Disease Activity During and After Pregnancy in Women with Axial Spondyloarthritis

By Spondylitis Association of America

Friday, April 20, 2018

Previously, there has been no conclusive data that has demonstrated a consistent pattern of disease activity in pregnant women with axial spondyloarthritis (axSpA.) Some studies have seen an increase in disease activity in pregnant women; others have seen decreases; and some have reported that there is no difference at all compared to healthy women. A recent study out of Norway sought to come to a definitive conclusion using proven scientific methods, such as the BASDAI[1], BASFAI[2] and CRP[3].

The study was conducted on a pool of 166 pregnant women (179 total pregnancies), gathered from the RevNatus nationwide register – a Norwegian database of women with inflammatory rheumatic disease, tracking women starting with the planning of pregnancy through 12 months postpartum. Disease activity was then evaluated over the course of seven different time frames throughout the pregnancy as well as postpartum for comparison.


Disease Activity Changes

The study found that, even though the overall BASDAI score was highest during the second trimester (13-27 weeks of pregnancy) and the BASFI was highest during the third trimester (28 weeks to birth), disease activity overall was predictable and stable throughout the study. As expected, both BASDAI and BASFI were lowest at 12 months postpartum while CRP levels remained low throughout the study, indicating that there is no decisive relationship between CRP levels and pregnancy stage. In conclusion, the study showed a slight increase in disease activity during the second trimester, but, in general, was relatively low throughout the entire duration of pregnancy.


Medication Use

Additional data regarding NSAIDs, prednisone, biological medications, and other drugs was also recorded. One fifth of the study pool reported using NSAIDs during pregnancy with the most usage being reported during the second trimester – the same stage with the highest overall BASDAI score. Women on prednisone also had higher disease activity than those not using the medication, with the highest rate of usage occurring during the third trimester. 44% of women used a biological medication, (a TNFi) prior to pregnancy, but only 5% reported using it during pregnancy – likely in large part due to the condition that no biological medication is approved in Norway as of this writing for pregnant women.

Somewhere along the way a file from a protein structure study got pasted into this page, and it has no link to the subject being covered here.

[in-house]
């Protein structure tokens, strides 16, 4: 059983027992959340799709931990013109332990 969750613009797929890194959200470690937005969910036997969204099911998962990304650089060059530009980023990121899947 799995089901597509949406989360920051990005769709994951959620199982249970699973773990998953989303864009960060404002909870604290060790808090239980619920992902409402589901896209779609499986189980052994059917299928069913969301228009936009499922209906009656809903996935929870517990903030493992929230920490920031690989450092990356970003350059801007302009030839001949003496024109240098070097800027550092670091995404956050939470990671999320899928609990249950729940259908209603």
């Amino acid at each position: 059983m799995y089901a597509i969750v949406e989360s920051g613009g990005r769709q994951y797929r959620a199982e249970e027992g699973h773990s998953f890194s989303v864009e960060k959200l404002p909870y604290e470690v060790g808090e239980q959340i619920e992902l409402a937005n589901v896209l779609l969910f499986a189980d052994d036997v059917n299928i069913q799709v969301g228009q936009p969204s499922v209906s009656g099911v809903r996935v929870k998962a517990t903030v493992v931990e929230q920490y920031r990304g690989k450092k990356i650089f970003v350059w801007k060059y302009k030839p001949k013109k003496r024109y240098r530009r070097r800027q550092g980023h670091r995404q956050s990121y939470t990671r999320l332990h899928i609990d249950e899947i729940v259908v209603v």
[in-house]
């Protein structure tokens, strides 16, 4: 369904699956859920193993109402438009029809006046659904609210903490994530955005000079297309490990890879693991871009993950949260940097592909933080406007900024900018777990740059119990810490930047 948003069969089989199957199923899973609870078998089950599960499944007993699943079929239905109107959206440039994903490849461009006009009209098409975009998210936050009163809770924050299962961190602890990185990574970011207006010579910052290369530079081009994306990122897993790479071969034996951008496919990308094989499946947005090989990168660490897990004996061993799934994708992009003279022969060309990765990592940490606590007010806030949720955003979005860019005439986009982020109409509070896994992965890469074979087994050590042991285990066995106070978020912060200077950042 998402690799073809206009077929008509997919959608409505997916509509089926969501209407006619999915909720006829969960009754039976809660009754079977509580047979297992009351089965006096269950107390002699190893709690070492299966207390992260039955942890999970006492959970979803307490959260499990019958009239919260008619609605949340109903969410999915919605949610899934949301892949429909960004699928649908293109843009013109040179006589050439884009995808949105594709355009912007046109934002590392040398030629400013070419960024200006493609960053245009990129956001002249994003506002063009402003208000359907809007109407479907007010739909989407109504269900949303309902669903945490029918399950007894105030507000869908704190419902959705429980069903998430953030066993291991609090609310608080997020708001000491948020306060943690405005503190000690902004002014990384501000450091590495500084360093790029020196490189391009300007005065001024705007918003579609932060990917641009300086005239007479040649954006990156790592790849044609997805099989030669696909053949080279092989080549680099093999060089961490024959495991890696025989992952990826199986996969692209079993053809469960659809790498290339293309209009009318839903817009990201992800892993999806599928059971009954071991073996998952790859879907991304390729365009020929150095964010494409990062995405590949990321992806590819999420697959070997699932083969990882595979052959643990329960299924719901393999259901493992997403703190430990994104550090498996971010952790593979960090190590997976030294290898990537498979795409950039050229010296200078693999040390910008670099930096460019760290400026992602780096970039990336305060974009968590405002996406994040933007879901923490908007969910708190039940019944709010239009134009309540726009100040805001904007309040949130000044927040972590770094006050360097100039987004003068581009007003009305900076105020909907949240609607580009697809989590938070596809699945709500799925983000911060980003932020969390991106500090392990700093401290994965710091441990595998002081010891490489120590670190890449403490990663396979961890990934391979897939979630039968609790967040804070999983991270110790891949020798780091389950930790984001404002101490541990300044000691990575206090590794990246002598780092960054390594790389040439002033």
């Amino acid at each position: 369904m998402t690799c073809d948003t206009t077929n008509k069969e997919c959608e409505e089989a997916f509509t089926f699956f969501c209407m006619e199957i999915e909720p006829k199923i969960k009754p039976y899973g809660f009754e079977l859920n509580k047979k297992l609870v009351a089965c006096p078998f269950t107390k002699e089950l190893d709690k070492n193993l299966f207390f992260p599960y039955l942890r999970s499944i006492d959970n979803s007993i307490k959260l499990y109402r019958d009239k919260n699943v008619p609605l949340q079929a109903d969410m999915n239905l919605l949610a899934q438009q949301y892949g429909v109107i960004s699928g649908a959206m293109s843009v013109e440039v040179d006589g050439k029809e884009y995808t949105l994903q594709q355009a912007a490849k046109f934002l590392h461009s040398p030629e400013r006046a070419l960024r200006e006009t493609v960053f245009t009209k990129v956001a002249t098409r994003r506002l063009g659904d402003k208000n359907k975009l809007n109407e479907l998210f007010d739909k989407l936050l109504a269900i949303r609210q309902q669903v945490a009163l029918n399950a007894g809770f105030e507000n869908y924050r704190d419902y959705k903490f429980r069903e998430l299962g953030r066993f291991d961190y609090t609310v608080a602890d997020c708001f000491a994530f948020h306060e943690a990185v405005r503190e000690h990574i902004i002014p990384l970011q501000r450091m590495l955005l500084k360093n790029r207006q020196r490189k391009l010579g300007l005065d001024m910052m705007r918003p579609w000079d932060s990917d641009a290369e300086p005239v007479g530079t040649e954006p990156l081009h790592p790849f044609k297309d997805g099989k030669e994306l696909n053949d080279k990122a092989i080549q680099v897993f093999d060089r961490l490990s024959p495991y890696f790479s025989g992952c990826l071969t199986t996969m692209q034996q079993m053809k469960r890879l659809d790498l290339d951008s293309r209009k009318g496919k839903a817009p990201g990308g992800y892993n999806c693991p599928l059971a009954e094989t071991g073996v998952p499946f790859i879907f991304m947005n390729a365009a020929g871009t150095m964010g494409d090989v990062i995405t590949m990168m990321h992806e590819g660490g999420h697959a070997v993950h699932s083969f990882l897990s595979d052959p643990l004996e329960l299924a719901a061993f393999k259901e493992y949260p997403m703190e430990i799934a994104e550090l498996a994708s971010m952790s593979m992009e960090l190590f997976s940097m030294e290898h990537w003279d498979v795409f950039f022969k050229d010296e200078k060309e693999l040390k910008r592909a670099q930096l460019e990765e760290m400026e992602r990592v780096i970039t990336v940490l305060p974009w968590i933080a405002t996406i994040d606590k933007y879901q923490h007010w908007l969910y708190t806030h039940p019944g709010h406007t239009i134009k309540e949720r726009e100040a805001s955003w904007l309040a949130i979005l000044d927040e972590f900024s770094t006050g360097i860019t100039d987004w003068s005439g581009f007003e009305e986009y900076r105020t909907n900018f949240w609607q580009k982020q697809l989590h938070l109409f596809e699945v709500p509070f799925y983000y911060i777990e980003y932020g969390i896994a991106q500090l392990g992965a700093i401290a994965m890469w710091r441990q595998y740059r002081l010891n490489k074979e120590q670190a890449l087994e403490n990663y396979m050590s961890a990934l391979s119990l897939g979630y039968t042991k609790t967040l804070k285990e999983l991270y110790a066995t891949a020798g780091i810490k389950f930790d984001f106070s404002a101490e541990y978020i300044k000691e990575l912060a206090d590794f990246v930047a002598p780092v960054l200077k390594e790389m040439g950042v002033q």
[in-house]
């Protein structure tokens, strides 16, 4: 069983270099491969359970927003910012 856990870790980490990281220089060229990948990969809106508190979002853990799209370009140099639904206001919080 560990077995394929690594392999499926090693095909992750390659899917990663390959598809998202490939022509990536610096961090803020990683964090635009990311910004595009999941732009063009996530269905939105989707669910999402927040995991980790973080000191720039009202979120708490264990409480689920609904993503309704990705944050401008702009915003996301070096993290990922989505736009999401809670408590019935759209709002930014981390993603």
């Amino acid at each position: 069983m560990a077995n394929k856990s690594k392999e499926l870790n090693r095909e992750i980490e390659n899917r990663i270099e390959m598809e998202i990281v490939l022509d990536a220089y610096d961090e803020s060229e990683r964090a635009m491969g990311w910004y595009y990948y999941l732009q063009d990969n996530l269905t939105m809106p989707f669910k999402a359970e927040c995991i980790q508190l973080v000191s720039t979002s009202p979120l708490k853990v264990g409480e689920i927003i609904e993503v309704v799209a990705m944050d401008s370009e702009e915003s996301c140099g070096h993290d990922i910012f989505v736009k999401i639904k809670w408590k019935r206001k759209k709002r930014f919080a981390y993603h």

On a related note, as of March 22, 2018, CIMZIA (certolizumab pegol) became the first FDA approved biologic in the U.S. to have pharmacokinetic studies added to their label showing “negligible to low transfer” of the medication through the placenta in pregnant women, and “minimal transfer” to breast milk in nursing women. This is an important advancement that may allow some women to better manage their rheumatic condition during their pregnancy and while nursing. CIMZIA has not yet had European approval for use in pregnant women, though smaller preliminary European studies seem to demonstrate an acceptable safety profile as well. CIMZIA is approved for nursing women in Europe.


Additional Findings

Despite the slight increase in BASDAI and BASFI during certain trimesters, there was no statistical evidence to suggest that this was caused by an increase in disease activity. In total, almost 70% of women did not take medications for their rheumatic disease during their third trimester compared to <20% pre-pregnancy and 13% postpartum. It can be argued that this increase in discomfort can be attributed to the sudden decrease in pain-alleviating medication intake or biological/biomechanical changes that naturally occur during pregnancy. This is further supported by the low values of CRP throughout the duration of the study. Additional studies will need to be conducted in order to provide an objective assessment of inflammation and the correlation between biological pregnancy changes, scientific measures, and medications


To conclude, the authors found that “the majority of pregnant women with axSpA experienced stable, low disease activity. In accordance with two previous studies, we found a small increase in disease activity in the second trimester. Future research on pregnancy in women with axSpA should differentiate between subgroups of the disease and aim to include objective assessment of inflammation.”


[1] The Bath Ankylosing Spondylitis Disease Activity Index (BASDAI) ) is a quick and subjective measure in which patients classify their discomfort level on a scale of 1-10 in 6 different categories, such as fatigue and stiffness, and then the numbers are averaged.

[2] The Bath Ankylosing Spondylitis Functional Index (BASFI) is a quick and subjective test that rates a patient’s confidence in their ability to complete certain activities or tasks, such as putting socks on or standing unsupported for 10 minutes without discomfort.

[3] The C-reactive Protein (CRP) test is a blood test that identifies the amount of CRP in a patient’s blood. High levels of CRP indicate high rates of inflammation and is frequent in patients with active axSpA or AS symptoms.

Sources Used, and Further Reading:

“Disease activity during and after pregnancy in women with axial spondyloarthritis: a prospective multicentre study” [ABSTRACT]

“Disease activity during and after pregnancy in women with axial spondyloarthritis: a prospective multicentre study” [FULL STUDY]

“CIMZIA® (certolizumab pegol) label update marks major advance for women of childbearing age with chronic inflammatory disease in the U.S.”


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